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Vol. 9 Num. 10 February 2011

What you should know about global dedupe

Global data deduplication can yield significant capacity savings, but its most attractive feature may be the architecture it's built upon. The buzz around data deduplication continues unabated. Based on our experience, many IT users have already deployed data deduplication to some extent in their data centers. And many of those who haven't taken the dedupe plunge are planning to in 2011. Still, we estimate that only approximately 20% of worldwide enterprise data is protected on disk, with another 50% still to be added to that number. The rest will stay on tape or remain unprotected. But even as shops enjoy the benefits of dedupe, some are beginning to worry about the proliferation of secondary disks. And many of those are wondering if global deduplication might actually deliver more efficiency across large amounts of data. But before we get into global data deduplication, let me define data deduplication itself, especially in contrast to primary storage optimization (PSO). The term data deduplication has become so overused that ...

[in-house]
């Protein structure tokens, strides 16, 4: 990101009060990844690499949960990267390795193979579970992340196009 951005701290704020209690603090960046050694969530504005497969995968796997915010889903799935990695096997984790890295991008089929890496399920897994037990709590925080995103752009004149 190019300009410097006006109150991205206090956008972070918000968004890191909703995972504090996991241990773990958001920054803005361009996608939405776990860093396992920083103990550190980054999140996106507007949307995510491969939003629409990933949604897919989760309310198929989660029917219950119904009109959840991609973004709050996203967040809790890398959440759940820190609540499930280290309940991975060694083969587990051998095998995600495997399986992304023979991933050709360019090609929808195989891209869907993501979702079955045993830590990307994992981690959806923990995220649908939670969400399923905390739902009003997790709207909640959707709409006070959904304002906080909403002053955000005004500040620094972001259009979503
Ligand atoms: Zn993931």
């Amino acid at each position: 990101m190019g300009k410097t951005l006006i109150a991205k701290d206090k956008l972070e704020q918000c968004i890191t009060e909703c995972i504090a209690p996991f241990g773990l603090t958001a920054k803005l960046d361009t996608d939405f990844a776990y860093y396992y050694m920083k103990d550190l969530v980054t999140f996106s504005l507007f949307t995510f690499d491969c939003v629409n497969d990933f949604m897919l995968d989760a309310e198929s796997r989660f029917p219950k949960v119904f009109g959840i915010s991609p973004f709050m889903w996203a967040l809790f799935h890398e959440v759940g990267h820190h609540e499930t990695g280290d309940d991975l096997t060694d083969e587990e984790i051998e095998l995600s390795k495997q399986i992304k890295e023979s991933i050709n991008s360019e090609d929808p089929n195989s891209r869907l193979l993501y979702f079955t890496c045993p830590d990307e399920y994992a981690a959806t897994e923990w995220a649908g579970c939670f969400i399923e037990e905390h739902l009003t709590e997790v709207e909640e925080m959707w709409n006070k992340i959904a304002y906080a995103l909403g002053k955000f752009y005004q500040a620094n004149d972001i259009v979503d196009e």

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Features in this issue

  • Finalists: 2010 data storage Products of the Year

    Find out which products were chosen as finalists in the 2010 storage Products of the Year competition by Storage magazine and

  • Replication revisited

    Once an expensive option, data replication is now available in many forms and is a more affordable and effective disaster recovery option than ever.

  • Storage managers plan for busy 2011

    Based on our annual Storage Priorities Survey, it looks like a busy year -- storage budgets are up a bit and there are long to-do lists.

  • Using NAS for virtual machines

    Common wisdom says you need block storage for virtual servers; but with most hypervisors supporting the NFS protocol, NAS may work just as well.

Columns in this issue